Forgiving

Forgiveness is an issue I must deal with on a frequent basis, because of my work as a marriage and family therapist. However, let’s face it – it is something we all must address at some point in our lives, probably many times throughout our lives. We live in a fallen world. We disappoint, hurt, and betray one another – spouses, family, friends, neighbors, enemies, co-workers, teammates, and any other relational context in which we find ourselves. And if we are to survive the human experience in any kind of healthy way, we must learn to forgive. Following are some of the things I have learned about the difficult and powerful process of forgiveness:

– Forgiveness involves first fully acknowledging the wrong that was done. There are many, many ways in which this can be done. It can be done alone or with others, in conversation with the offender or without the offender, publicly or privately, gradually or immediately. But unless one genuinely acknowledges the wrongness of the offense, true forgiveness cannot follow. It becomes more an exercise in sweeping something under the rug, or pretending it was OK. To put it simply, it represents the difference between saying something like, “Don’t worry about it,” or “It’s OK,” or “It’s no big deal,” versus saying, “I forgive you.” I urge you not to minimize the importance of this point! Real forgiveness must include a full recognition and expression of just how bad the offense was. Otherwise, you aren’t forgiving, you are ignoring. I see so many people miss this point out of an effort to get through the unpleasantness and restore a feeling of peace, but this does not lead to a real, lasting peace.

– Forgiveness does not depend on the admission, confession, repentance, or remorse of the offender. While this can certainly facilitate the process of forgiveness, it is not necessary. This is actually good news for the offended. It means you are not at their mercy as you move on with your life. Moving forward and growing are choices that you get to make for yourself, even if the offender does not choose the right path.

– Forgiveness is more about setting the offended free, not the offender. Offering true forgiveness prevents you from being destroyed by the cancer of bitterness. Bitterness is one of the most destructive forces in the human experience. Believe me, you want to steer clear of it. Forgiving the wrongs against you will guard your heart and life from this firestorm of destruction.

– Forgiveness does not require you to trust the offender again in the same way you did before. Offer forgiveness, mercy, and loving-kindness – yes. But extending full trust again, I don’t think so. I think a misunderstanding on this point is one of the biggest barriers that prevents many people from forgiving. They are afraid if they forgive, they have to be willing to go back to the way things were, and then they are vulnerable to being hurt all over again. While there is simply no way for any of us to keep ourselves from being hurt by others, we do not have to knowingly subject ourselves to the same relationship rules that allowed us to be hurt the first time (or perhaps multiple times) by the offender. However, we must understand that a relationship cannot be fully restored without rebuilding trust. In some situations, that is a choice we can live with. In others, it isn’t good enough, and we must learn to rebuild trust. This process, however, is a topic for another post.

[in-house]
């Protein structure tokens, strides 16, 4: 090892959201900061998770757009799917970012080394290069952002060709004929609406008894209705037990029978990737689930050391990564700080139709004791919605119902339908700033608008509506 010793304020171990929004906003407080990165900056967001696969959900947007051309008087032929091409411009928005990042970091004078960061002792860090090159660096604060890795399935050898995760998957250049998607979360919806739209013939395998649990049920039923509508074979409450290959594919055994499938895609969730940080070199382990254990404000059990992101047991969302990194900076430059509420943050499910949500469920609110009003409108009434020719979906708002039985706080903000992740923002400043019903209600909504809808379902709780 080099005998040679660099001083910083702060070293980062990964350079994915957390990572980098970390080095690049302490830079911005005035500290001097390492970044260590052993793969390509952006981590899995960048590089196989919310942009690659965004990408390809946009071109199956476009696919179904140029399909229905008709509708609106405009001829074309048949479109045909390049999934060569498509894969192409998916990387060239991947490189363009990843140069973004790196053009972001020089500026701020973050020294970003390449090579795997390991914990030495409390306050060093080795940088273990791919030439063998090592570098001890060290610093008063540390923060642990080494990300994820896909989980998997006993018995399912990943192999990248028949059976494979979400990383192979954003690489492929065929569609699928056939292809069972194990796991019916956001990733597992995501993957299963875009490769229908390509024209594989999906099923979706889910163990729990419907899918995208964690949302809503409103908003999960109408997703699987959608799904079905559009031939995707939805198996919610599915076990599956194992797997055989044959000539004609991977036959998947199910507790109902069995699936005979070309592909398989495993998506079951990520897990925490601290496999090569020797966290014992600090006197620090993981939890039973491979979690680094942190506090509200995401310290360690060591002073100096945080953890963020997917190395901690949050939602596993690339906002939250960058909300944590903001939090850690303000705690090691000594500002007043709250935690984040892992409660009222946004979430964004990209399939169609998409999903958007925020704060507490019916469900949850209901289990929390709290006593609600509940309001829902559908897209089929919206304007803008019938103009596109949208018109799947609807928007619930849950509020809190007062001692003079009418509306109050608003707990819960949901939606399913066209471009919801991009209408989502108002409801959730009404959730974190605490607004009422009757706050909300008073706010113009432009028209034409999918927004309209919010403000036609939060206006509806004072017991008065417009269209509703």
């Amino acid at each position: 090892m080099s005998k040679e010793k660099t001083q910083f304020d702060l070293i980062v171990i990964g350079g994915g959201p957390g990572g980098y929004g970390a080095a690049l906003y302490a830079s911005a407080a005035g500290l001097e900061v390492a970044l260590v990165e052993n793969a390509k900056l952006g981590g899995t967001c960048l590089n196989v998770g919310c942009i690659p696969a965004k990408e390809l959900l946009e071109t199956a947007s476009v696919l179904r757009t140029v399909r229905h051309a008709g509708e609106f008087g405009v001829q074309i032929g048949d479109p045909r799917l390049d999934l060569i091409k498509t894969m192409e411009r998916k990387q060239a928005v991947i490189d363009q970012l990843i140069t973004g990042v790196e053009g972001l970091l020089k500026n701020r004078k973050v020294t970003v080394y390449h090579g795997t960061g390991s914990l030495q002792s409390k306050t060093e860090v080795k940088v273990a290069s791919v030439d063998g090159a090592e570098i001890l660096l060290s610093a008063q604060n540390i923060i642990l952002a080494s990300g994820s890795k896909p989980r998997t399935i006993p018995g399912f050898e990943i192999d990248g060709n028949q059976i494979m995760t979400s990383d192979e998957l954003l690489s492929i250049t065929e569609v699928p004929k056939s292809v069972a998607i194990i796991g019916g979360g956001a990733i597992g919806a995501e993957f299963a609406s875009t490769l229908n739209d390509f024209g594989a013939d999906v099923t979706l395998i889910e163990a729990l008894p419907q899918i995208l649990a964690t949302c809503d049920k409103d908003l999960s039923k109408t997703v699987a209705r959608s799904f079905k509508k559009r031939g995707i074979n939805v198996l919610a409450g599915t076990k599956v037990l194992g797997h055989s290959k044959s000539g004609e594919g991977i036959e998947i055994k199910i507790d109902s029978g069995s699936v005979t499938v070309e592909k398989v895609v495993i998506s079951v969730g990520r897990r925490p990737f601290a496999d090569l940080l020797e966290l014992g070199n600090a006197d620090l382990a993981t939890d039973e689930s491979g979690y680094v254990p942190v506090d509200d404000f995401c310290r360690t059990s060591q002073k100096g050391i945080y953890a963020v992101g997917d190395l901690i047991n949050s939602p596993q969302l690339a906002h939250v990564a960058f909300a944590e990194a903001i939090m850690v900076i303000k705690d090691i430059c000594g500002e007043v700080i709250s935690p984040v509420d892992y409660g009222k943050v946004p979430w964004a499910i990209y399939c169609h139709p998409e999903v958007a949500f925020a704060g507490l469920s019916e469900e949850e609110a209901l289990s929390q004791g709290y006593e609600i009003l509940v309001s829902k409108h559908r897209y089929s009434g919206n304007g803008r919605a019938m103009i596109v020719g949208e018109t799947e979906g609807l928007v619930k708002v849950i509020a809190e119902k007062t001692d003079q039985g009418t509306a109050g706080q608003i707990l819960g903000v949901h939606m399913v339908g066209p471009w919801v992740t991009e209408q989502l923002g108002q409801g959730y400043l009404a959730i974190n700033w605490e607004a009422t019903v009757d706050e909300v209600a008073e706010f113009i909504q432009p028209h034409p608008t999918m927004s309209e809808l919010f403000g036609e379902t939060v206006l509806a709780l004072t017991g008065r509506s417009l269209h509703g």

– Forgiveness does not absolve the offender from consequences. You may choose to release the emotional debt, and Christ offers his payment for the spiritual debt. But life demands consequences for our choices. Scripture is full of examples of individuals and groups who were forgiven by God for their sinful behavior, but still paid a price for their wrong choices. Sometimes these consequences may mean a change in our relationship or a loss of some privilege. Other times the consequences naturally follow, simply from the way life goes. Still other times these consequences may be imposed by an outside authority. This will, of course, depend on the nature and circumstances of the offense. This is another point on which I have seen many Christians take a misguided path. I would urge a careful study of Scripture on this point.

– Forgiveness is necessary to be at peace with God, ourselves, and others. Read through the Bible. God is unyielding in His call to us to be a people of forgiveness. He goes so far as to tell us we will be forgiven to the degree we forgive others. This is sometimes a very hard teaching, but I have come to understand God always gives us instruction based on what is best for us, not just to give us tough rules to follow. Forgiveness sets us on the path to true freedom.

– We need God’s intervention in order to fully forgive. Some are hurt in ways that are simply unimaginable, and telling them to forgive almost seems ridiculous. But it still needs to happen. I encourage my clients to begin this whole process by inviting God to give them both the desire and the ability to forgive. God faithfully honors requests such as these from those who seek to obey Him and live well.

For further insight into this process, I would urge you to read through the Bible for divine guidance. Please don’t just take my perspective. Read and seek for yourself. Luke 6:17-42 has much to say in this matter, although I certainly would not stop there. Read through both the Old and New Testament prayerfully, inviting God’s Spirit to give you the wisdom, courage, and ability to go where He leads you. Another excellent resource is Philip Yancey’s book, “What’s So Amazing About Grace?” May God bless you richly as you choose the right path for your life.

With Hope – Roger

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